1Skywalk at the Tianmen Mountain (China)
It is certainly not a path for the faint of heart – on one side there’s a sheer rock face, on the other, a 4,000ft drop. All that separates the brave traveler from a deadly plunge is a 3′ wide, 2’5″ thick walkway.
If that is not enough to bring terror into the pit of your stomach, the path running alongside a Chinese mountainside is made out of glass, allowing a crystal-clear view of where one false step can take you.
The skywalk is situated 4,700′ above sea level on the side of the Tianmen Mountain in Zhangjiajie, China. The 200′ long bridge joins the west cliff at the Yunmeng Fairy Summit, the summit of Tianmen Mountain and Zhang Jiajie. It would appear to be too scary for the cleaners – tourists are asked to put on shoe covers before passing to help keep the path clean.
2Brewster's Discovery Walkway (Canada)
This stunning viewing platform called Brewster’s Discovery Walkway has been designed by Canadian firm Sturgess Architecture in collaboration with engineers RJC and construction company PCL.
The idea behind this project was to create an extension of the landscape consisting in a 400 meter walkway in the mountainside, and to offer some amazing views over a glacial valley in the Columbian Icefields of Jasper National Park in Alberta, Canada. The Brewster’s Discovery Walkway offers an amazing experience through unified geometric and material forms.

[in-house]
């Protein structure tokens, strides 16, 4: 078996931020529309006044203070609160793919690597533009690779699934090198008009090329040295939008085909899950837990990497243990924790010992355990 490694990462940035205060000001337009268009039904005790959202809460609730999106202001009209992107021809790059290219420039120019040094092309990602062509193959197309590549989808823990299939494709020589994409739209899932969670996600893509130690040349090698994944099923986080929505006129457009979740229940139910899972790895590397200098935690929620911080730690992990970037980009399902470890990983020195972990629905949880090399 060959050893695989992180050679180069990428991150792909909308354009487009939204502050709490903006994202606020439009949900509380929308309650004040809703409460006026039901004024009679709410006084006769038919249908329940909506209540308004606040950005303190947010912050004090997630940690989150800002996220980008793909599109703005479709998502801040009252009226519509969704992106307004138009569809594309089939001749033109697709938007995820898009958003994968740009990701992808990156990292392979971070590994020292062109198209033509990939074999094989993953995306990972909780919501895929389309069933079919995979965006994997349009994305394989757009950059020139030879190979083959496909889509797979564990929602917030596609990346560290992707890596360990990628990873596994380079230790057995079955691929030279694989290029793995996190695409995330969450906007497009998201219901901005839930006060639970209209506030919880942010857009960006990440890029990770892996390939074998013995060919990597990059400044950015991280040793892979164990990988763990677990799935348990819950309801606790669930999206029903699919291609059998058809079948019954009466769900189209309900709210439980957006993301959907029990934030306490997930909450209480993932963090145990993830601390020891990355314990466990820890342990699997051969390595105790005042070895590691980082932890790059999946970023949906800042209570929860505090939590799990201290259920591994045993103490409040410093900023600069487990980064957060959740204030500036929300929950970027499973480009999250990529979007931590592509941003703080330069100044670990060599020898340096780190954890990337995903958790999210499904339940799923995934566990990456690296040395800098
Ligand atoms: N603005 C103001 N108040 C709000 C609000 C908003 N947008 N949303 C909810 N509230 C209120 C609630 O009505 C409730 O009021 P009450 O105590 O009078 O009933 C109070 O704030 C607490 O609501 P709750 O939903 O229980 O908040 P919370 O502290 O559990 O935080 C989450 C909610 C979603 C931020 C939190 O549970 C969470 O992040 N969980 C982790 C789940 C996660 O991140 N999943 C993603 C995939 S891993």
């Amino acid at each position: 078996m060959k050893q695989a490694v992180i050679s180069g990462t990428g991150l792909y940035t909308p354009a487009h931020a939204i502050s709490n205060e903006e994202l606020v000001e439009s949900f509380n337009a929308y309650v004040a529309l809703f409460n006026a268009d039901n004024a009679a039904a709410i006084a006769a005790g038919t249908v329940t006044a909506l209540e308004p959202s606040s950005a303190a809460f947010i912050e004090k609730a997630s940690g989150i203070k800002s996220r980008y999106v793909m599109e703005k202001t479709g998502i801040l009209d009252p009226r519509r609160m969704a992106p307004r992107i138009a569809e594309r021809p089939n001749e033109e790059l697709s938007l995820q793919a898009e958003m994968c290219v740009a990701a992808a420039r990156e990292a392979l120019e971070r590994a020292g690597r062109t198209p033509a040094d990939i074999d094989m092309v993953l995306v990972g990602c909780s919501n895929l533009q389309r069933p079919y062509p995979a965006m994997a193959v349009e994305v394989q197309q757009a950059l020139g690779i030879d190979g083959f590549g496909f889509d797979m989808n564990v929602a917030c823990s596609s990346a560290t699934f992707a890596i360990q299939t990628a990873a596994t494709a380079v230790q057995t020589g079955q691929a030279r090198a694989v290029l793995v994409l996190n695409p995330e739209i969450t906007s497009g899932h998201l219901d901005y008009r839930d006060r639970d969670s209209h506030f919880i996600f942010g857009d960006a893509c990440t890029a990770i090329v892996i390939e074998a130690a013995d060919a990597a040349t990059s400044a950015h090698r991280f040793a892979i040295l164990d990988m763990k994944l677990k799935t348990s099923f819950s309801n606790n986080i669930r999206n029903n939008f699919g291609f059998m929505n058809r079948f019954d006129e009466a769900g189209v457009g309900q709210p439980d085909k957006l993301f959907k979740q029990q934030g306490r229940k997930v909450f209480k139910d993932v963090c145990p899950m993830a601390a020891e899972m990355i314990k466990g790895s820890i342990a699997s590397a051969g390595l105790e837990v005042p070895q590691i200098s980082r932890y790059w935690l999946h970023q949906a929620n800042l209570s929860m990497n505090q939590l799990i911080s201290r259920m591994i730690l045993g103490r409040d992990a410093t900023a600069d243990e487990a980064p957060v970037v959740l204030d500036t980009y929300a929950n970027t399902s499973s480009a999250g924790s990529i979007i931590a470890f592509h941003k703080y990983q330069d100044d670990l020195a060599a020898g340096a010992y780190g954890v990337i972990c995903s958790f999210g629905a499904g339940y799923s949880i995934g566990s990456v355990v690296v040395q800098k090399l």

3Crouching Tiger and Turtle (Germany)
Located near the German capital of culture, the city of Duisberg, this fun and creative roller coaster walkway was designed to give visitors a thrill-ride inspired view of the surrounding German countryside.
Dubbed “Crouching Tiger and Turtle, Magic Mountain,” the walkway roller coaster measures 11 meters high and features an excellent view of the surrounding landscape. The whole design took about eight weeks to construct and is sculpted from steel and zinc — a nod to the regions industrial roots.
Visitors are encouraged to climb atop the giant sculpture, although some aspects, like the loop, are simply for show.
4Grassy Walkway Between Office Buildings in Gliwice (Poland)
Who says balconies need to follow the line of a building? In a new concept for a balcony-like space, Zalewski Architecture Group created a wonderfully unexpected meandering green pathway that extends far beyond the limits of the building. The walkway invites inhabitants to step out of the balcony door and take a stroll on a grassy path high up above a regular courtyard, adding a touch of whimsy to a traditionally unused space.